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Summary: This series was developed from the chorus of a wonderful song by Casting Crowns. The lyrics of the song were originally written by J. Wilbur Chapman in 1911. However, John Mark, Hall and Michael Bleecker rewrote the tune in 2009 for Casting Crowns.

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“Living He Loved Me” Philippians 2:1-11

Sermon by Don Emmitte, Grace Restoration Ministries

Today we begin a series developed from the chorus of a wonderful song by Casting Crowns. The lyrics of the song were originally written by J. Wilbur Chapman in 1911. However, John Mark, Hall and Michael Bleecker rewrote the tune in 2009 for Casting Crowns. The chorus is:

Living He loved me,

Dying He saved me,

And buried He carried my sins far away,

Rising He justified freely forever,

One day He's coming, oh, glorious day, oh, glorious day.

The original hymn actually appears in our Baptist Hymnal on page 193! I suppose I, like many others, was not struck with its powerful message until the tune was contemporized. At any rate, the theology and inspiration of these five statements in the chorus are incredible basics of our faith. The first in the series, Living He Loved Me, is a principle laced throughout the Scripture, however, I have chose Paul’s letter to Philippians to center our focus today.

TAKE YOUR BIBLES PLEASE…

So if there is any encouragement in Christ, any comfort from love, any participation in the Spirit, any affection and sympathy, complete my joy by being of the same mind, having the same love, being in full accord and of one mind. Do nothing from rivalry or conceit, but in humility count others more significant than yourselves. Let each of you look not only to his own interests, but also to the interests of others. Have this mind among yourselves, which is yours in Christ Jesus, who, though he was in the form of God, did not count equality with God a thing to be grasped, but made himself nothing, taking the form of a servant, being born in the likeness of men. And being found in human form, he humbled himself by becoming obedient to the point of death, even death on a cross. Therefore God has highly exalted him and bestowed on him the name that is above every name, so that at the name of Jesus every knee should bow, in heaven and on earth and under the earth, and every tongue confess that Jesus Christ is Lord, to the glory of God the Father. (Philippians 2:1-11 ESV).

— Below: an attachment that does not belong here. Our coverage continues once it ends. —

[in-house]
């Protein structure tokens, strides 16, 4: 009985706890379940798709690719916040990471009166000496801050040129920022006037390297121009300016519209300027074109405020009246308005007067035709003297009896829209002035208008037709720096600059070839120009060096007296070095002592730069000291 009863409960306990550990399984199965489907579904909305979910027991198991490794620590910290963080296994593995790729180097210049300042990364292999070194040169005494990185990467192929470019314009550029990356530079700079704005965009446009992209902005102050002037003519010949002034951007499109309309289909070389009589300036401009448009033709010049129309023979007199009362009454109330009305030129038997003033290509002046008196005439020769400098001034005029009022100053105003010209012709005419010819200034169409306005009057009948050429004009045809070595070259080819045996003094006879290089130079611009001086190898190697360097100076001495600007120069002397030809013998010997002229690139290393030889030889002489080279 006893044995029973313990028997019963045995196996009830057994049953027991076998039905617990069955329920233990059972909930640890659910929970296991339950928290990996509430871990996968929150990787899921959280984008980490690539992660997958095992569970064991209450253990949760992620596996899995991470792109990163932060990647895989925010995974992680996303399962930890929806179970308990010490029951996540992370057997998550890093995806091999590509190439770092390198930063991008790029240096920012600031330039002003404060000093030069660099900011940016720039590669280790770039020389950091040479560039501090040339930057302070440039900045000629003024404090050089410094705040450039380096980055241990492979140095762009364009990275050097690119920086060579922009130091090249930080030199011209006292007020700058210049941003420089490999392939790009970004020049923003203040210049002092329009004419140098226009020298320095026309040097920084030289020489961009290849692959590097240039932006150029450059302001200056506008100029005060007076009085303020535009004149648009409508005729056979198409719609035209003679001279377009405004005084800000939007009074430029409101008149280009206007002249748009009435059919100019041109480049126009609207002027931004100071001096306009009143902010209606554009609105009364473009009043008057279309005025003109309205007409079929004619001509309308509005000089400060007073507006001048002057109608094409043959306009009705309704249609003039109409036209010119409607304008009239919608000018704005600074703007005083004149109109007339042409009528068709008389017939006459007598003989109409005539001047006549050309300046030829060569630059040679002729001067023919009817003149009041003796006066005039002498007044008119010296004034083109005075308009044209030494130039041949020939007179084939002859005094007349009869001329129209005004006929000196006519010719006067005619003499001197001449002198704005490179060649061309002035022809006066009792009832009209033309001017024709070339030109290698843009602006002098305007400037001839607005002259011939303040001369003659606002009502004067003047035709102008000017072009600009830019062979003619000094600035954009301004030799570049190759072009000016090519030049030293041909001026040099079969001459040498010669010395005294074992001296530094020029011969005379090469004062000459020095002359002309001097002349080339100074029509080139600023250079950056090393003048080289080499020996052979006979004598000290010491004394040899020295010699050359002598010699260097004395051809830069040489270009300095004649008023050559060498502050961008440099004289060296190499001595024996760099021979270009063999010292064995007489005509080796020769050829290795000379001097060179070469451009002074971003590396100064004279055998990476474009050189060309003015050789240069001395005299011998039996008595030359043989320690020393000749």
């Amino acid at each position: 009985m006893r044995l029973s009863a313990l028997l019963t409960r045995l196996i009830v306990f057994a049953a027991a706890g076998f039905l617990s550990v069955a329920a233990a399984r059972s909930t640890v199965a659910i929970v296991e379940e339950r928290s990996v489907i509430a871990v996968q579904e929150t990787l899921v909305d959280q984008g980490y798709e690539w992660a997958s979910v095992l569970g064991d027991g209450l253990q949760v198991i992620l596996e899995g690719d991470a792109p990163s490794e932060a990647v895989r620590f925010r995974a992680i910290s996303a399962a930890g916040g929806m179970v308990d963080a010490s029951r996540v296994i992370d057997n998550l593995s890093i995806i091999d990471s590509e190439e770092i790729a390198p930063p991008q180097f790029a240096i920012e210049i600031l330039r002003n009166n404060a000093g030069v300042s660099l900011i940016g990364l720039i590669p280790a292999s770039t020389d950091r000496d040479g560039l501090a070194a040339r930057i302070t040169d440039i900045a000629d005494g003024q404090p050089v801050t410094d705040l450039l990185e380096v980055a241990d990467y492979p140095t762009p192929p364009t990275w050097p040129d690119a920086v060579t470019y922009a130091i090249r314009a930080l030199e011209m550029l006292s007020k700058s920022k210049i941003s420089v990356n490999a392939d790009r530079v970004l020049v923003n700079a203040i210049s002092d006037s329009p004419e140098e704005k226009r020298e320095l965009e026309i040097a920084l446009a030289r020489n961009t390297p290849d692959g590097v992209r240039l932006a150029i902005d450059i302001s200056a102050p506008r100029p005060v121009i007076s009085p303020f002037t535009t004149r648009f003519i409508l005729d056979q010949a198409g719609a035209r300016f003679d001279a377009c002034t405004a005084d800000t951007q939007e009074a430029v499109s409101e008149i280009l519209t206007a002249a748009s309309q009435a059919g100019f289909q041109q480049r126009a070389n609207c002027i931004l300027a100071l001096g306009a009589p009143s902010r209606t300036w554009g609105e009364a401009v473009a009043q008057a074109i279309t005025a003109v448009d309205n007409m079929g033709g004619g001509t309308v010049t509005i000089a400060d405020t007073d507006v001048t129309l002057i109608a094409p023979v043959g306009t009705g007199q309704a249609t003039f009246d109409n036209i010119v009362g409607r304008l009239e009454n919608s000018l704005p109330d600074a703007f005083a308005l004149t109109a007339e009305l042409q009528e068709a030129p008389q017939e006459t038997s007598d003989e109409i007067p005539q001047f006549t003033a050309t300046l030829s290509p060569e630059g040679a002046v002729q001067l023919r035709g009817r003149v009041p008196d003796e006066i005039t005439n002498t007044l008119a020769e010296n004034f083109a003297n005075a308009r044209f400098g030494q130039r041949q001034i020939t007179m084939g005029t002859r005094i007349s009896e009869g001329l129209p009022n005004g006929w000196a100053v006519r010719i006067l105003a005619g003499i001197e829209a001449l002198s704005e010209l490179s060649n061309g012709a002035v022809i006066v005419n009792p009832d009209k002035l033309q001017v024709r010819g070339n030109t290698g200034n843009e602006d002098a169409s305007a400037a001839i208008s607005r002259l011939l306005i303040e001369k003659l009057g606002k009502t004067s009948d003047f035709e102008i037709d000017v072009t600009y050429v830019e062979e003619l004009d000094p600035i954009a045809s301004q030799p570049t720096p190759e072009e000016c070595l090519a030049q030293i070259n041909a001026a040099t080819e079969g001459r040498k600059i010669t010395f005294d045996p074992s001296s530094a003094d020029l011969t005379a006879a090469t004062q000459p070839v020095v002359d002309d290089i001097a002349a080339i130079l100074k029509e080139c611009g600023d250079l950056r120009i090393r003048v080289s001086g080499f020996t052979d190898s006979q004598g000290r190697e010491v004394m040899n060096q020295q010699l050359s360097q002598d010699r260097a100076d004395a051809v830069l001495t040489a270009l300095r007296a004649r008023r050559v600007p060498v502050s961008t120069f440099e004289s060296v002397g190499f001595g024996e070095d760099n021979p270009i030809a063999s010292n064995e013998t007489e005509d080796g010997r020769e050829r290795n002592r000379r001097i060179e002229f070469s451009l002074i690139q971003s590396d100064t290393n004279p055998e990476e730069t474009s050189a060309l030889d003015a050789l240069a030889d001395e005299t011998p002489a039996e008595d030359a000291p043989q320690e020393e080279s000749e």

Martin Luther was correct when he said, “The mystery of the humanity of Christ, that He sunk Himself into our flesh, is beyond all human understanding.” Perhaps that is what strikes us so clearly in the chorus. That the God of all, the only God, creator, sustainer, and almighty God of life itself would make himself human, in every way just like us, is indeed a great mystery. This is the declaration of the Apostle Paul.

Our text today is one of the most well known and moving passages in Paul's writings. It is known as the Kenosis Hymn (from the Greek word ekenosen, "he emptied"). There is a lack of consensus on how exactly to interpret the passage, and still less agreement on the role it should play in the life of the community of faith. However, few would deny the centrality of this particular passage in the Book of Philippians or its broader importance for a deeper understanding of the person and work of Christ. The act of Jesus’ incarnation is the clearest and most profound act of love we could imagine.


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